Asbestos issues not a financial risk: Telstra

Asbestos issues not a financial risk: Telstra

Summary: Telstra CEO David Thodey has said that asbestos claims related to infrastructure overhaul as part of the NBN does not represent significant financial risk to the company at this stage.


As the Australian government convenes crisis talks with Telstra and a number of other stakeholders over concerns about dangerous asbestos material discovered in Telstra infrastructure that is being overhauled as part of the National Broadband Network (NBN) rollout, the telco giant has moved to reassure the market that Telstra doesn't currently expect to face significant financial liability from asbestos claims.

Telstra CEO David Thodey said in a release to the Australian Stock Exchange that the company had been managing the risk of asbestos in its network for many years.

"Telstra has processes for managing claims of any type from employees and the public to ensure that such claims are handled sensitively and expeditiously. We take our responsibilities very seriously in looking after our employees and the community and our highest priority is their safety and peace of mind," he said.

"Should we form the view that there is a material financial risk to the company or any other material information that is required to be disclosed to the ASX under the Listing Rules, we will take immediate action to notify the market. We do not believe this to be the case at this time."

Thodey's comments came as Workplace Relations Minister Bill Shorten and Communications Minister Stephen Conroy convened stakeholders including Telstra, NBN Co, unions and asbestos victim groups to Canberra this morning for crisis talks around the discovery of asbestos in a number of pits across the country being overhauled to prepare for NBN infrastructure last week.

Shorten told Radio National this morning that the issue of Telstra's liability would not be the first priority of the meeting, which would focus on where the asbestos is located.

"We've asked Telstra to inform us what they think the prevalence of asbestos in communication pits. We've asked Telstra to also talk about what their plan is to deal with asbestos in their pits."

Shorten said that Telstra had yet to inform the government how many of the over 2 million Telstra pits contained asbestos, nor their plan for how to treat it.

He said that residents have requested information about 20 pits in the Western Sydney suburb of Penrith suspected of having asbestos in them so far.

The minister said that ultimately because Telstra owned the infrastructure, it was their responsibility, but the government needed to ensure that there were "no cowboys" in the subcontractors doing the work for Telstra.

Shorten has also suggested that a national asbestos exposure register should be set up for the public to report when they suspect they have been exposed to the deadly fibre.

"People shouldn't have to self-censor their concerns if they think there is an exposure issue," he said.

"It's very dis-empowering for residents and employees if they think they've been exposed to asbestos and just don't know."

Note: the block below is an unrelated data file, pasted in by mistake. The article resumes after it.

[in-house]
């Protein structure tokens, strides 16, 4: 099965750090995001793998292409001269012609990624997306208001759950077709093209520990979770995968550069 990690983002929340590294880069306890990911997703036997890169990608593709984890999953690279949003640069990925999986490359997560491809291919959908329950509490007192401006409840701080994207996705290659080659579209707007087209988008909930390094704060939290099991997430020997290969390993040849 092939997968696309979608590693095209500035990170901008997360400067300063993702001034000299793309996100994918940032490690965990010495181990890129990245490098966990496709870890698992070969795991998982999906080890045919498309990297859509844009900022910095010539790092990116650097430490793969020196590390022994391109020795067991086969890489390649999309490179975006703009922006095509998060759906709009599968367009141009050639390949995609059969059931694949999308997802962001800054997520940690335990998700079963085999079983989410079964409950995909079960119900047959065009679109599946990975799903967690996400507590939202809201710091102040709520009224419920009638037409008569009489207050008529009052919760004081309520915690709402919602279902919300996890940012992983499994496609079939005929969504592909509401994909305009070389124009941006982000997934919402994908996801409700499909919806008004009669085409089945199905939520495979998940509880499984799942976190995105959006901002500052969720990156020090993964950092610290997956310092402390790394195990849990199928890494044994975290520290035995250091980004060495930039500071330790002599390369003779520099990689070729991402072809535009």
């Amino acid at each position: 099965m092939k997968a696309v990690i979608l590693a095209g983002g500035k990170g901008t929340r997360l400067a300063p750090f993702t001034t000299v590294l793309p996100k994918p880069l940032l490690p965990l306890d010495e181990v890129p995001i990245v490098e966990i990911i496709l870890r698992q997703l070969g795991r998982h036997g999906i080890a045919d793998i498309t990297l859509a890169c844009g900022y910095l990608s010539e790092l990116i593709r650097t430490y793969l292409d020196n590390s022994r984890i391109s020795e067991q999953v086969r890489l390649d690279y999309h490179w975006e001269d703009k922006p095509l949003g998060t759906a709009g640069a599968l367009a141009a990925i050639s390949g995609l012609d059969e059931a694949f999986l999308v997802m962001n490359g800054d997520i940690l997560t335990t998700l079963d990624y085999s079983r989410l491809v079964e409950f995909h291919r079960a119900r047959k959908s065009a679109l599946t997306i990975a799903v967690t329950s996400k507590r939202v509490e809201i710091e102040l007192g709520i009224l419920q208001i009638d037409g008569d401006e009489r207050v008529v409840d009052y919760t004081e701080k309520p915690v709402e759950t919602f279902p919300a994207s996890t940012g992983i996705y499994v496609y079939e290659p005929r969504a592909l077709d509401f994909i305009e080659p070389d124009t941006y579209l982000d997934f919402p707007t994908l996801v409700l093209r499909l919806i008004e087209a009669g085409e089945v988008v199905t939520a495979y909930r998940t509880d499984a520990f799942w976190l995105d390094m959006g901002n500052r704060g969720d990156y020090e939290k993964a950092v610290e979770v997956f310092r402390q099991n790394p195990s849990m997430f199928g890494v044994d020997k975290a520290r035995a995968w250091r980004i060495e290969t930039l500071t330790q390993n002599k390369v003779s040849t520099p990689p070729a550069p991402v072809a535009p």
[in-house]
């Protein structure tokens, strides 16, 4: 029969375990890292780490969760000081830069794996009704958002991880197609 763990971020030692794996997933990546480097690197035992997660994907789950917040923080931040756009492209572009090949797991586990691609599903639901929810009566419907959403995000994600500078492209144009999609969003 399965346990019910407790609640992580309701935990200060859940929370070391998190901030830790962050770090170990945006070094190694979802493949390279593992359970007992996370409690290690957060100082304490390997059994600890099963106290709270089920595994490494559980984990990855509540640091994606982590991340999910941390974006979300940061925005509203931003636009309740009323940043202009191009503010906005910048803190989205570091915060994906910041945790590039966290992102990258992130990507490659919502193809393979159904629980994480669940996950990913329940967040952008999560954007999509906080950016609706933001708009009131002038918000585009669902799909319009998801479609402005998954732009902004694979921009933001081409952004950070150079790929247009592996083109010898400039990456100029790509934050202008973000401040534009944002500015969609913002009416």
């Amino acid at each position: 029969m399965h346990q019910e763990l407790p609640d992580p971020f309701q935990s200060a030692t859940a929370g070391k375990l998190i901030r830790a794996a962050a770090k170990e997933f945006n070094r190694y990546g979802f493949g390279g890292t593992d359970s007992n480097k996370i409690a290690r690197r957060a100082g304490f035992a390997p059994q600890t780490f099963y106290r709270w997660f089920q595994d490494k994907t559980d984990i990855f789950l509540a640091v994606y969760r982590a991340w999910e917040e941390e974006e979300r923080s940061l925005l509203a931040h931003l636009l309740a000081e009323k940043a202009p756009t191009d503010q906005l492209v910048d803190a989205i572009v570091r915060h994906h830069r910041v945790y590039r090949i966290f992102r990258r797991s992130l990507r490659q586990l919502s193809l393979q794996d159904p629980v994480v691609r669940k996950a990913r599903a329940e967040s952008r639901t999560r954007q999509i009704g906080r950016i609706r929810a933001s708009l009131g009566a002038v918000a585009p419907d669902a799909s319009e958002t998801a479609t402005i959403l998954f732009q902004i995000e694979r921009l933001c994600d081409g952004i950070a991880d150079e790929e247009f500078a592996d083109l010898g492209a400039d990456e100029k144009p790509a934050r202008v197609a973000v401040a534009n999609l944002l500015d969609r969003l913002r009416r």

Shadow Communications Minister Malcolm Turnbull told AM this morning that NBN Co can't shift all the responsibility to Telstra.

"It is, of course, Telstra's primary responsibility, that's true. But NBN Co is planning to use those ducts," he said.

"What the Government has to do now is make it absolutely rock solid, rock solid assurance, that any work done for, or on behalf or connected with the NBN project, is going to be done in accordance with the highest standards."

Shorten and Conroy are expected to hold a press conference at 3:30pm AEST to discuss the outcome of the crisis talks.

Topic: NBN


Armed with a degree in Computer Science and a Masters in Journalism, Josh keeps a close eye on the telecommunications industry, the National Broadband Network, and all the goings on in government IT.

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  • 4 years in and now calls for a plan

    Taxpayers will be funding a new regulator by the end of the day.

    Great project;-)
    Richard Flude
    • Of course, what else would we expect Telstra to say. Gotta keep their geriatric shareholders happy while their asbestos contamination clusfuск affects the share price they watch with eagle eyes everyday;-)

      You'd think after '4 years' and after signing off on an $11 billion deal with NBNco Telstra would have thought of all this and sorted it out but apparently not. Just what kind of chimpanzees do they have running the joint? Who cares. Just another reminder of why Telstra cannot be trusted with our communications infrastructure;-)
      Hubert Cumberdale
      • Apologies for the error in my comment. The "4 years" line should be "40 to 50 years". Thodey mentioned that Telstra have known about this issue for 40 to 50 years;-)
        Hubert Cumberdale
  • Indeed HC...

    "It is, of course, Telstra's primary responsibility, that's true..." Gee, even MT admits it.

    But remember when the Telstra deal was first signed and the (now FttN apologists) perpetual NBN whingers, whined about monies spent by Quigley to lease the pits and ducts, instead of purchasing them?

    Seems Quigley wasn't ready to purchase old dilapidated equipment and leased to ensure Telstra had to maintain. Wonder if MT will learn from Quigley, if elected, re: the copper?
    • Link please

      Lease vs purchase opinion
      Richard Flude
  • No financial Loss but only Human Life Loss

    No financial Loss but only Human Life Loss - Money Minded telstra
    • Understand

      The legal requirement for any listed company is to put shareholder interest and profit first
      Abel Adamski
      • Not true

        Many legal requirements above shareholder returns.
        Richard Flude